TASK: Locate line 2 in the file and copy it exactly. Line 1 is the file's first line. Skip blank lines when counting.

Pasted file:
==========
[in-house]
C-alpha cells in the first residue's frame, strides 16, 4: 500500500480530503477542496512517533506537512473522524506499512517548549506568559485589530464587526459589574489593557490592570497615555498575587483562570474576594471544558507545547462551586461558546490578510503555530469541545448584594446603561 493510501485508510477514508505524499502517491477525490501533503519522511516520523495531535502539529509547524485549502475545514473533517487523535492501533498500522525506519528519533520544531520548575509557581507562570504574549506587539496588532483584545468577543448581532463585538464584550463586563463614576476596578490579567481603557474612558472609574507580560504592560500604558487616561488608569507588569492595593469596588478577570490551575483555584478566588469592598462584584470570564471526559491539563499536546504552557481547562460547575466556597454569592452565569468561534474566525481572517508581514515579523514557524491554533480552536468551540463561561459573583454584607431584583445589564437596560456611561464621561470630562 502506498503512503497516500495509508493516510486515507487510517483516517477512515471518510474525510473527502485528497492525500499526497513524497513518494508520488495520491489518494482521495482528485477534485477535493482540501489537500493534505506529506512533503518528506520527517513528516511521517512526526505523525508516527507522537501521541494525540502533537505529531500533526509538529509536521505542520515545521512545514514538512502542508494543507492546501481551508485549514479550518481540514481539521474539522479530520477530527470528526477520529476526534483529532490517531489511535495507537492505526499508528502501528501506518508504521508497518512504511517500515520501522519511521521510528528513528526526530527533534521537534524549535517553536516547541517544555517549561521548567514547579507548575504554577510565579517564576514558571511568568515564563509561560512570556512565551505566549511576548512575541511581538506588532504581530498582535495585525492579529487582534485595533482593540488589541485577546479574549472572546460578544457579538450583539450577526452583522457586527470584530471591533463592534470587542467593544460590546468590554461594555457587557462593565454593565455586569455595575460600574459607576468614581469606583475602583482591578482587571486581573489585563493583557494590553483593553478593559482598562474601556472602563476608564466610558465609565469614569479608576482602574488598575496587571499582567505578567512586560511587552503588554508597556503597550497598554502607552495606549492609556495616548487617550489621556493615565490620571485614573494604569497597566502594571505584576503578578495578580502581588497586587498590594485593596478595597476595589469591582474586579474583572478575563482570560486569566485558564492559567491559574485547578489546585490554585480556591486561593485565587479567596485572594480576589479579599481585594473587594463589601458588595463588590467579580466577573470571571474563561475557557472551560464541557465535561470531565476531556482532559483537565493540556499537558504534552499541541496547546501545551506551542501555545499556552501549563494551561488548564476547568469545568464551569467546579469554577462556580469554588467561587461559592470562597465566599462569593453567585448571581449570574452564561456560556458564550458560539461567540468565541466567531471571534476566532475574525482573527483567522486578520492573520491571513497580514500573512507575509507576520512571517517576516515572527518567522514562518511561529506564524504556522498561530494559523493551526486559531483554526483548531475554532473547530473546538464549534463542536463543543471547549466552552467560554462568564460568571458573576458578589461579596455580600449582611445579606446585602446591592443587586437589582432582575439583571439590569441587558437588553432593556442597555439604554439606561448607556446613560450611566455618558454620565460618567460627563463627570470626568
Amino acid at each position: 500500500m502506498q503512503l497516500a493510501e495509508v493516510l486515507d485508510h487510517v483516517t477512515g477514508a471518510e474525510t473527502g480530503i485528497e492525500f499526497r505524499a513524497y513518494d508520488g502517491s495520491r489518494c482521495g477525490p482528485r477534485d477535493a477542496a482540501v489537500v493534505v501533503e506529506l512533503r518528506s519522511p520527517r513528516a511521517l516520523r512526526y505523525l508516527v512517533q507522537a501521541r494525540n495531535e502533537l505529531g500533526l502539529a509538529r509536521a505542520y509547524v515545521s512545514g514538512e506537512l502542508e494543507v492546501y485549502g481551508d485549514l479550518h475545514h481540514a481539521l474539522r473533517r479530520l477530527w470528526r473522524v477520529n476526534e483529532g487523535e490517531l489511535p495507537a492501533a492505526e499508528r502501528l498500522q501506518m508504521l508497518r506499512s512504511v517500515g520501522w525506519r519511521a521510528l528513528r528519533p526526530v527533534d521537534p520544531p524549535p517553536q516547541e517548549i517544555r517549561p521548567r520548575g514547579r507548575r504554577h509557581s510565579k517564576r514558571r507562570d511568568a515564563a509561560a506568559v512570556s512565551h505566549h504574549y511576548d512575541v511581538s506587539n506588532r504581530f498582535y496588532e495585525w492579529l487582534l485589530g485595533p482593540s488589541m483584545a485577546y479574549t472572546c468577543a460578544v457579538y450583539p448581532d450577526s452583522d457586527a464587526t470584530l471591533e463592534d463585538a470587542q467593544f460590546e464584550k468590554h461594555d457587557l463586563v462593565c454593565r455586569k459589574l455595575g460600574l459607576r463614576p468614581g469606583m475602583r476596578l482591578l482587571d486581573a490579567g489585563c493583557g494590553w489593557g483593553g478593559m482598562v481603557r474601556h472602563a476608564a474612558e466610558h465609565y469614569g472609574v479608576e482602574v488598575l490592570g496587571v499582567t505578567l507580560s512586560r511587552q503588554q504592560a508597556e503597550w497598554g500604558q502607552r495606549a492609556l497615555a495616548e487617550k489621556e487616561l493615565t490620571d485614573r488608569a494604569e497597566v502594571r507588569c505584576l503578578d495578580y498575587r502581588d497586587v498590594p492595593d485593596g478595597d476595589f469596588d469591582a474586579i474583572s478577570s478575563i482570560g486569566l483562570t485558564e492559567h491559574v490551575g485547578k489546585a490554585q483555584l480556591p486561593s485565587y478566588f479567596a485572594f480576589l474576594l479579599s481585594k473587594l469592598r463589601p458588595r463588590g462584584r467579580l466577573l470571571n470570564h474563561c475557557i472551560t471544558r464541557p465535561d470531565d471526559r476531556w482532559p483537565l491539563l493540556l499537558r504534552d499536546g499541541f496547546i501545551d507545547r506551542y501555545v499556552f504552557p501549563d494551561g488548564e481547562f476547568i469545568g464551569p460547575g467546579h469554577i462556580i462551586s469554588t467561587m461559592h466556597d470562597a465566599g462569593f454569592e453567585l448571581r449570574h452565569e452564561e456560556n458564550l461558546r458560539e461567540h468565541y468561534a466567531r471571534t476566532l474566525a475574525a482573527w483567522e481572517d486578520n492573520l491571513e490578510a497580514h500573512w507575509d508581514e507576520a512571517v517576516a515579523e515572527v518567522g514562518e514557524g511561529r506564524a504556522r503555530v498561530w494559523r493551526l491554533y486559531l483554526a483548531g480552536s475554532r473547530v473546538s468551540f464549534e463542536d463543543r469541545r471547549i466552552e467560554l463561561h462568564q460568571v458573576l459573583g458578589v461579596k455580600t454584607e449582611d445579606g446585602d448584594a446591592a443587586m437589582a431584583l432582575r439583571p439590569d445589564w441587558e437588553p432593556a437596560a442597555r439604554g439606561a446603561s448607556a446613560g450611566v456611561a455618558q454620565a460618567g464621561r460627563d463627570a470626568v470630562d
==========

C-alpha cells in the first residue's frame, strides 16, 4: 500500500480530503477542496512517533506537512473522524506499512517548549506568559485589530464587526459589574489593557490592570497615555498575587483562570474576594471544558507545547462551586461558546490578510503555530469541545448584594446603561 493510501485508510477514508505524499502517491477525490501533503519522511516520523495531535502539529509547524485549502475545514473533517487523535492501533498500522525506519528519533520544531520548575509557581507562570504574549506587539496588532483584545468577543448581532463585538464584550463586563463614576476596578490579567481603557474612558472609574507580560504592560500604558487616561488608569507588569492595593469596588478577570490551575483555584478566588469592598462584584470570564471526559491539563499536546504552557481547562460547575466556597454569592452565569468561534474566525481572517508581514515579523514557524491554533480552536468551540463561561459573583454584607431584583445589564437596560456611561464621561470630562 502506498503512503497516500495509508493516510486515507487510517483516517477512515471518510474525510473527502485528497492525500499526497513524497513518494508520488495520491489518494482521495482528485477534485477535493482540501489537500493534505506529506512533503518528506520527517513528516511521517512526526505523525508516527507522537501521541494525540502533537505529531500533526509538529509536521505542520515545521512545514514538512502542508494543507492546501481551508485549514479550518481540514481539521474539522479530520477530527470528526477520529476526534483529532490517531489511535495507537492505526499508528502501528501506518508504521508497518512504511517500515520501522519511521521510528528513528526526530527533534521537534524549535517553536516547541517544555517549561521548567514547579507548575504554577510565579517564576514558571511568568515564563509561560512570556512565551505566549511576548512575541511581538506588532504581530498582535495585525492579529487582534485595533482593540488589541485577546479574549472572546460578544457579538450583539450577526452583522457586527470584530471591533463592534470587542467593544460590546468590554461594555457587557462593565454593565455586569455595575460600574459607576468614581469606583475602583482591578482587571486581573489585563493583557494590553483593553478593559482598562474601556472602563476608564466610558465609565469614569479608576482602574488598575496587571499582567505578567512586560511587552503588554508597556503597550497598554502607552495606549492609556495616548487617550489621556493615565490620571485614573494604569497597566502594571505584576503578578495578580502581588497586587498590594485593596478595597476595589469591582474586579474583572478575563482570560486569566485558564492559567491559574485547578489546585490554585480556591486561593485565587479567596485572594480576589479579599481585594473587594463589601458588595463588590467579580466577573470571571474563561475557557472551560464541557465535561470531565476531556482532559483537565493540556499537558504534552499541541496547546501545551506551542501555545499556552501549563494551561488548564476547568469545568464551569467546579469554577462556580469554588467561587461559592470562597465566599462569593453567585448571581449570574452564561456560556458564550458560539461567540468565541466567531471571534476566532475574525482573527483567522486578520492573520491571513497580514500573512507575509507576520512571517517576516515572527518567522514562518511561529506564524504556522498561530494559523493551526486559531483554526483548531475554532473547530473546538464549534463542536463543543471547549466552552467560554462568564460568571458573576458578589461579596455580600449582611445579606446585602446591592443587586437589582432582575439583571439590569441587558437588553432593556442597555439604554439606561448607556446613560450611566455618558454620565460618567460627563463627570470626568